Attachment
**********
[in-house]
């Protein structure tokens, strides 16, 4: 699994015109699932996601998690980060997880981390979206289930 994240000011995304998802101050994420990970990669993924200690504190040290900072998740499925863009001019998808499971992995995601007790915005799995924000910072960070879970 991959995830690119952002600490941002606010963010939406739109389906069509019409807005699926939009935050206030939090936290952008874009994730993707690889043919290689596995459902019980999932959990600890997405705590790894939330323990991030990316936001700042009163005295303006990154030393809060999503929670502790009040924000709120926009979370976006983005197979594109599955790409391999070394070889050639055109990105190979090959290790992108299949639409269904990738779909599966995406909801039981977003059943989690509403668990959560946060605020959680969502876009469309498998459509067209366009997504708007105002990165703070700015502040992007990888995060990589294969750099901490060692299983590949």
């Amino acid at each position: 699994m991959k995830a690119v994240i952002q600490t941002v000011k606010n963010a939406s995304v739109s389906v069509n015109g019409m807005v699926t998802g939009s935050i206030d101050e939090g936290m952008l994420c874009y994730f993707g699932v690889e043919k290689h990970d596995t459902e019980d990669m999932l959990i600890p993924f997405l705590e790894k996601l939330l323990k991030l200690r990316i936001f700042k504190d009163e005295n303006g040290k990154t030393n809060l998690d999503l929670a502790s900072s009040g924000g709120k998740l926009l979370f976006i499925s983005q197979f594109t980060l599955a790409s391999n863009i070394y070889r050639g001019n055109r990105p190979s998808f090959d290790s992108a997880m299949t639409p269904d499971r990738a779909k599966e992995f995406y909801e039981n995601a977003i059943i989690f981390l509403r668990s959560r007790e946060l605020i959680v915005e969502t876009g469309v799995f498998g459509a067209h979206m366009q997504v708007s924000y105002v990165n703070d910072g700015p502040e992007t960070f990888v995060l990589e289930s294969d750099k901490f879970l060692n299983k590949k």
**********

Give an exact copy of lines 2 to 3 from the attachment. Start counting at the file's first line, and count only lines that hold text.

């Protein structure tokens, strides 16, 4: 699994015109699932996601998690980060997880981390979206289930 994240000011995304998802101050994420990970990669993924200690504190040290900072998740499925863009001019998808499971992995995601007790915005799995924000910072960070879970 991959995830690119952002600490941002606010963010939406739109389906069509019409807005699926939009935050206030939090936290952008874009994730993707690889043919290689596995459902019980999932959990600890997405705590790894939330323990991030990316936001700042009163005295303006990154030393809060999503929670502790009040924000709120926009979370976006983005197979594109599955790409391999070394070889050639055109990105190979090959290790992108299949639409269904990738779909599966995406909801039981977003059943989690509403668990959560946060605020959680969502876009469309498998459509067209366009997504708007105002990165703070700015502040992007990888995060990589294969750099901490060692299983590949």
């Amino acid at each position: 699994m991959k995830a690119v994240i952002q600490t941002v000011k606010n963010a939406s995304v739109s389906v069509n015109g019409m807005v699926t998802g939009s935050i206030d101050e939090g936290m952008l994420c874009y994730f993707g699932v690889e043919k290689h990970d596995t459902e019980d990669m999932l959990i600890p993924f997405l705590e790894k996601l939330l323990k991030l200690r990316i936001f700042k504190d009163e005295n303006g040290k990154t030393n809060l998690d999503l929670a502790s900072s009040g924000g709120k998740l926009l979370f976006i499925s983005q197979f594109t980060l599955a790409s391999n863009i070394y070889r050639g001019n055109r990105p190979s998808f090959d290790s992108a997880m299949t639409p269904d499971r990738a779909k599966e992995f995406y909801e039981n995601a977003i059943i989690f981390l509403r668990s959560r007790e946060l605020i959680v915005e969502t876009g469309v799995f498998g459509a067209h979206m366009q997504v708007s924000y105002v990165n703070d910072g700015p502040e992007t960070f990888v995060l990589e289930s294969d750099k901490f879970l060692n299983k590949k």